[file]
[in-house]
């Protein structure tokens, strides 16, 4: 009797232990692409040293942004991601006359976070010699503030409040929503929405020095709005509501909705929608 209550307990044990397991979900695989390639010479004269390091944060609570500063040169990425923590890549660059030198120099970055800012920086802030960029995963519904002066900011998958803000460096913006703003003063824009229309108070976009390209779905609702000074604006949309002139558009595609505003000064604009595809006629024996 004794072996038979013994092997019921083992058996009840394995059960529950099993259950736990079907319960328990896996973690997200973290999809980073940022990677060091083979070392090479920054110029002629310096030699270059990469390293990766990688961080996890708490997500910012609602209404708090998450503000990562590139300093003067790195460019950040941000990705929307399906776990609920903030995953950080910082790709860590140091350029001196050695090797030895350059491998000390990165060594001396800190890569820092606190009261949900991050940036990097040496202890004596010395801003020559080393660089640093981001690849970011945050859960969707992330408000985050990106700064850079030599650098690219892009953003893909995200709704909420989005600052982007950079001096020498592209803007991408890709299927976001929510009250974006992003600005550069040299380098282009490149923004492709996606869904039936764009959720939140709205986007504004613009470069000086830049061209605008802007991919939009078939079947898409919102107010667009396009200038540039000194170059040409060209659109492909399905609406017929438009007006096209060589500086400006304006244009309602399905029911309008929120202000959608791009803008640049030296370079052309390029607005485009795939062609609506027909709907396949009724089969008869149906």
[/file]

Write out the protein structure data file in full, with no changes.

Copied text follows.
[in-house]
């Protein structure tokens, strides 16, 4: 009797232990692409040293942004991601006359976070010699503030409040929503929405020095709005509501909705929608 209550307990044990397991979900695989390639010479004269390091944060609570500063040169990425923590890549660059030198120099970055800012920086802030960029995963519904002066900011998958803000460096913006703003003063824009229309108070976009390209779905609702000074604006949309002139558009595609505003000064604009595809006629024996 004794072996038979013994092997019921083992058996009840394995059960529950099993259950736990079907319960328990896996973690997200973290999809980073940022990677060091083979070392090479920054110029002629310096030699270059990469390293990766990688961080996890708490997500910012609602209404708090998450503000990562590139300093003067790195460019950040941000990705929307399906776990609920903030995953950080910082790709860590140091350029001196050695090797030895350059491998000390990165060594001396800190890569820092606190009261949900991050940036990097040496202890004596010395801003020559080393660089640093981001690849970011945050859960969707992330408000985050990106700064850079030599650098690219892009953003893909995200709704909420989005600052982007950079001096020498592209803007991408890709299927976001929510009250974006992003600005550069040299380098282009490149923004492709996606869904039936764009959720939140709205986007504004613009470069000086830049061209605008802007991919939009078939079947898409919102107010667009396009200038540039000194170059040409060209659109492909399905609406017929438009007006096209060589500086400006304006244009309602399905029911309008929120202000959608791009803008640049030296370079052309390029607005485009795939062609609506027909709907396949009724089969008869149906």